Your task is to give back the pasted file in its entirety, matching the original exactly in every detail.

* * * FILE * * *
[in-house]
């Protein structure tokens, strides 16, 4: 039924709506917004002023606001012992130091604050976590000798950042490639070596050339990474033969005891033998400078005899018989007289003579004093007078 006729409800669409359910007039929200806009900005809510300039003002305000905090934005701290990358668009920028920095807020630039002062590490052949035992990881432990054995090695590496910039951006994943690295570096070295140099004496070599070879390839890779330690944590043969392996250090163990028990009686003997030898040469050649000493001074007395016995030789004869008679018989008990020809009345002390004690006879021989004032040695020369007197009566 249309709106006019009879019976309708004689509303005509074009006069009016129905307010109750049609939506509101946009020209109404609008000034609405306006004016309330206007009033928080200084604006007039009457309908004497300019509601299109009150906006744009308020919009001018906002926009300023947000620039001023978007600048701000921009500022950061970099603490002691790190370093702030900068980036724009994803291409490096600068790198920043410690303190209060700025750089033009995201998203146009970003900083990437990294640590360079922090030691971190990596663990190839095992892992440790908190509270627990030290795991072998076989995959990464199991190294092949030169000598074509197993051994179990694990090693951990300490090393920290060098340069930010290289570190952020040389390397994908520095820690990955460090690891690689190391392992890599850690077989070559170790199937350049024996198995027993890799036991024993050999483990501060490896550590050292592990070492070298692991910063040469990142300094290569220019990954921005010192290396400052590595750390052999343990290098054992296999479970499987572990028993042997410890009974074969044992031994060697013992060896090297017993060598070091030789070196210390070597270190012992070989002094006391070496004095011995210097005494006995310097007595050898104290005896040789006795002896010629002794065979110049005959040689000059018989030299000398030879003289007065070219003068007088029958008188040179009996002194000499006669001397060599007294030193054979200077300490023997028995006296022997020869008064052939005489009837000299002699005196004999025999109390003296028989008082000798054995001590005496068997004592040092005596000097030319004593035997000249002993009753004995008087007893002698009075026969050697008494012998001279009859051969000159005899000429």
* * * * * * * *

[in-house]
């Protein structure tokens, strides 16, 4: 039924709506917004002023606001012992130091604050976590000798950042490639070596050339990474033969005891033998400078005899018989007289003579004093007078 006729409800669409359910007039929200806009900005809510300039003002305000905090934005701290990358668009920028920095807020630039002062590490052949035992990881432990054995090695590496910039951006994943690295570096070295140099004496070599070879390839890779330690944590043969392996250090163990028990009686003997030898040469050649000493001074007395016995030789004869008679018989008990020809009345002390004690006879021989004032040695020369007197009566 249309709106006019009879019976309708004689509303005509074009006069009016129905307010109750049609939506509101946009020209109404609008000034609405306006004016309330206007009033928080200084604006007039009457309908004497300019509601299109009150906006744009308020919009001018906002926009300023947000620039001023978007600048701000921009500022950061970099603490002691790190370093702030900068980036724009994803291409490096600068790198920043410690303190209060700025750089033009995201998203146009970003900083990437990294640590360079922090030691971190990596663990190839095992892992440790908190509270627990030290795991072998076989995959990464199991190294092949030169000598074509197993051994179990694990090693951990300490090393920290060098340069930010290289570190952020040389390397994908520095820690990955460090690891690689190391392992890599850690077989070559170790199937350049024996198995027993890799036991024993050999483990501060490896550590050292592990070492070298692991910063040469990142300094290569220019990954921005010192290396400052590595750390052999343990290098054992296999479970499987572990028993042997410890009974074969044992031994060697013992060896090297017993060598070091030789070196210390070597270190012992070989002094006391070496004095011995210097005494006995310097007595050898104290005896040789006795002896010629002794065979110049005959040689000059018989030299000398030879003289007065070219003068007088029958008188040179009996002194000499006669001397060599007294030193054979200077300490023997028995006296022997020869008064052939005489009837000299002699005196004999025999109390003296028989008082000798054995001590005496068997004592040092005596000097030319004593035997000249002993009753004995008087007893002698009075026969050697008494012998001279009859051969000159005899000429």